“Seduced by Art: Photography Past and Present” Opens at the National Gallery in London

Thomas Gainsborough

Thomas Gainsborough, Mr and Mrs Andrews, about 1750©The National Gallery, London.

Seduced by Art: Photography Past and Present is the National Gallery’s first major exhibition of photography. This groundbreaking show explores the relationship between historical painting, early photography of the mid-19th century, and some of the most exciting work being done by photographers today.

‘Seduced by Art’ takes a provocative look at how photographers use fine art traditions, including Old Master painting, to explore and justify the possibilities of their art. Right from the beginning, photography dared to claim traditional ‘high art’ subjects as its own. Far from being a general survey, the exhibition draws attention to one particular and rich strand of photography’s history, in major early works by the greatest British and French practitioners alongside photographs by an international array of contemporary artists. The show includes new photography and video specially commissioned for the exhibition and on public display for the first time, plus works rarely seen in the UK.

Paintings and early and contemporary photographs are presented together according to traditional genres such as portraiture, still life and landscape. The large central room of the show will contrast beautiful and provocative religious imagery by 19th-century photographer Julia Margaret Cameron and late 20th-century artist Helen Chadwick, with spectacular battlefield tableaux by Emile-Jean-Horace Vernet from 1821 and Luc Delahaye’s work of 2001. The theme of portraiture includes Tina Barney’s astute social portraits; Martin Parr’s acerbic work is displayed alongside Thomas Gainsborough’s Mr and Mrs Andrews (about 1750), while photographs by Craigie Horsfield and the Victorian artist David Wilkie Wynfield show the Baroque influence of Anthony van Dyck. Painted and photographed nudes will prompt us to reconsider the past and present reception of controversial works by early photographers such as Oscar Gustav Rejlander and contemporary practitioners like Richard Learoyd. A room of landscapes will feature works by the early French photographer Gustave Le Gray and contemporary artists such as Jem Southam and Richard Billingham, capped by a huge eight-part photogravure by Tacita Dean.

The show’s investigation of artistic method includes contemporary practitioners who, with every technical resource and innovation at hand in the digital age, continue to investigate the themes and procedures of historical painting and early photography. But it also includes more experimental work, in Sam Taylor-Wood’s time-based ‘Still Life’ (2001) and Ori Gersht’s digital still life, ‘Blow Up: Untitled 5′ (2007) (courtesy of Mummery + Schnelle), which will be displayed alongside its inspiration, the National Gallery’s Rosy Wealth of June (1886) by Ignace-Henri-Théodore Fantin-Latour. Video pieces will include a new work by Maisie Maud Broadhead and Jack Cole, ‘An Ode to Hill and Adamson’ (2011), made especially for the exhibition and shown alongside its source, an 1840s photographic portrait by David Octavius Hill and Robert Adamson.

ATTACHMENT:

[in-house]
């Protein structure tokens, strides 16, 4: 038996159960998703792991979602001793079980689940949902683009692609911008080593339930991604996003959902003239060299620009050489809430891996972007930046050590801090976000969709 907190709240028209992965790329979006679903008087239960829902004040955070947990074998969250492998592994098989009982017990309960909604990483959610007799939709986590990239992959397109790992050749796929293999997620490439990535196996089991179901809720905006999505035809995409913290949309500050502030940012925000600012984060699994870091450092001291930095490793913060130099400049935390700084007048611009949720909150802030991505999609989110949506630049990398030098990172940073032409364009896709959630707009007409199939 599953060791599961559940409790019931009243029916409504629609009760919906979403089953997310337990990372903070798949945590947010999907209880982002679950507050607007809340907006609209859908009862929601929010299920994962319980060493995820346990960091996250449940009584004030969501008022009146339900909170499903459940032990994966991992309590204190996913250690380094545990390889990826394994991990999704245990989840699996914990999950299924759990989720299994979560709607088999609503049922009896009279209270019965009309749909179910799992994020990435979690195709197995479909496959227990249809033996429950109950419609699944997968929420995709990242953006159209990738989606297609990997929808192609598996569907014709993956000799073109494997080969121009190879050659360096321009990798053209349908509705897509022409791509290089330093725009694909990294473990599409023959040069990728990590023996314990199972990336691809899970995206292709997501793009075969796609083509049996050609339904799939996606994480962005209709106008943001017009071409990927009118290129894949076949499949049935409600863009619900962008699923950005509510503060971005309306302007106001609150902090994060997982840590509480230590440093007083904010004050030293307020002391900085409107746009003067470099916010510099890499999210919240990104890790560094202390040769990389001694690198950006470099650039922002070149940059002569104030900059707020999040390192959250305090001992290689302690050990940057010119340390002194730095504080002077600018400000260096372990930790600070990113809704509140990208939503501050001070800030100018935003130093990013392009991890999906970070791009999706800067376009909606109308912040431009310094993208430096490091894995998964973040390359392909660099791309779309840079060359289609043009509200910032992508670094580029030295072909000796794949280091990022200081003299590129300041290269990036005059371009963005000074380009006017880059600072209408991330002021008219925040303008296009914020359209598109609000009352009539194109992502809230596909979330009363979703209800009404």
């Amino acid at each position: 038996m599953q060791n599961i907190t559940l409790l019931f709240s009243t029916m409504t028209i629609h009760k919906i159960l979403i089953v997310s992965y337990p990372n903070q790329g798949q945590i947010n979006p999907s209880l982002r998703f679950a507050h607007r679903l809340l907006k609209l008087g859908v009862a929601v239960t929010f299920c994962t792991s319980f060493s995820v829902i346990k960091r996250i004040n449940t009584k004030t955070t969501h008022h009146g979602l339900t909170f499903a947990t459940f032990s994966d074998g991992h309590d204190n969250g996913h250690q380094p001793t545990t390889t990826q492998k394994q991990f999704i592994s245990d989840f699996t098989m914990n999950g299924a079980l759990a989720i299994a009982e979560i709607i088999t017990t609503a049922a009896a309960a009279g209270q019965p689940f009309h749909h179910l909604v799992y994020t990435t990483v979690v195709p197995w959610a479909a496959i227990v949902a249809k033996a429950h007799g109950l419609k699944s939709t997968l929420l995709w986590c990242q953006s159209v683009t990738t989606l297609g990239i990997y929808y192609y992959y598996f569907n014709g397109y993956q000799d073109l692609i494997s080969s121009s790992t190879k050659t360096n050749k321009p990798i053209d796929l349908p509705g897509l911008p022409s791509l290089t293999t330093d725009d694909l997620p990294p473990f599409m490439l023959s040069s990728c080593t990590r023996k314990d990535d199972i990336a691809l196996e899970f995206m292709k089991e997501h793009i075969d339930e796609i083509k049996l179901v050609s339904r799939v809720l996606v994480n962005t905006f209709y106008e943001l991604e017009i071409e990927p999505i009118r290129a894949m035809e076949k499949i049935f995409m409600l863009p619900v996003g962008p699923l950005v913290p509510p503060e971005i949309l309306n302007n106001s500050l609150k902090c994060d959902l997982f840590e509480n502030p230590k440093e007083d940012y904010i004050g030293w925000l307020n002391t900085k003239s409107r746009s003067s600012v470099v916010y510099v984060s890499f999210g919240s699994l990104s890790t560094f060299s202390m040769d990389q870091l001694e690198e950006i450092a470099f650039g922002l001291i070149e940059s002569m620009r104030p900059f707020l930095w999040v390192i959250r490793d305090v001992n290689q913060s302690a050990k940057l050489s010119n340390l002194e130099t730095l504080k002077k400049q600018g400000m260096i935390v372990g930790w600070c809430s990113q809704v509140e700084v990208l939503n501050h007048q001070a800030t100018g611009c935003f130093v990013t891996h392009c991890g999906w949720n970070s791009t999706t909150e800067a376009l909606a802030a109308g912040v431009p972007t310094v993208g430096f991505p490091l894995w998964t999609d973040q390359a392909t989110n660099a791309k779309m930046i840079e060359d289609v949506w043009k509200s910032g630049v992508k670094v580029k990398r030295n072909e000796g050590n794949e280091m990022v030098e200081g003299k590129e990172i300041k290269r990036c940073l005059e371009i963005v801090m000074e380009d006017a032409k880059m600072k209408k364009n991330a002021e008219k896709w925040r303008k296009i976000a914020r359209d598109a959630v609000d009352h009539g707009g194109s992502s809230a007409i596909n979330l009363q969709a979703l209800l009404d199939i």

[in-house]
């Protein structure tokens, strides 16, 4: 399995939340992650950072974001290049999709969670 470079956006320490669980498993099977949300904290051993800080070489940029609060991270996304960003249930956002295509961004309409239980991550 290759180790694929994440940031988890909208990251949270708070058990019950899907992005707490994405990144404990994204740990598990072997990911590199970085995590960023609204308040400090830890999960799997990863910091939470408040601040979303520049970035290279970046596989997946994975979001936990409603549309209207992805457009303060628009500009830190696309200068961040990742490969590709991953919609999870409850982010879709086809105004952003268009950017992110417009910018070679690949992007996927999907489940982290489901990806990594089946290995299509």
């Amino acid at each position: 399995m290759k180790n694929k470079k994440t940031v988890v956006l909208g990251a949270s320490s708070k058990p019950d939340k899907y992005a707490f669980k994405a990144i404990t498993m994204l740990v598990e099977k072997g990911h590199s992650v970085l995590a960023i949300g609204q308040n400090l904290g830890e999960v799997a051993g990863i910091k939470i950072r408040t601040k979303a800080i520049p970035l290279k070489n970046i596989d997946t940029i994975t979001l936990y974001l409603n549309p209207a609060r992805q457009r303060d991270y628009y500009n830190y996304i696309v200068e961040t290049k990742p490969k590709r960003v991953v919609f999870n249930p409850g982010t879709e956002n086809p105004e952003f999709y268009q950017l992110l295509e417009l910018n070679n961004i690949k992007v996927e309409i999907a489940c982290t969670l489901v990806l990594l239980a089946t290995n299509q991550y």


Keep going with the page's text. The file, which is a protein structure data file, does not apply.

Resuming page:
Exceptionally, three ‘interventions’ of contemporary photographs by Richard Billingham, Craigie Horsfield and Richard Learoyd will be displayed in the Gallery’s permanent collection, juxtaposed with great 19th-century paintings by Constable, Degas and Ingres.

The show includes almost 90 photographs alongside selected paintings from the National Gallery’s collection. Key photographs will come from the Wilson Centre for Photography, with loans from Tate, the Victoria and Albert Museum, the National Media Museum in Bradford, Fundació La Caixa in Spain, and direct from the photographers themselves.

‘Seduced by Art: Photography Past and Present’ is curated by Hope Kingsley, Curator for Education and Collections at the Wilson Centre for Photography, and Christopher Riopelle, Curator of Post-1800 Paintings at the National Gallery. The exhibition travels to CaixaForum Barcelona (21 February – 19 May 2013) and to CaixaForum Madrid (18 June – 15 September 2013).

Source: London National Gallery  

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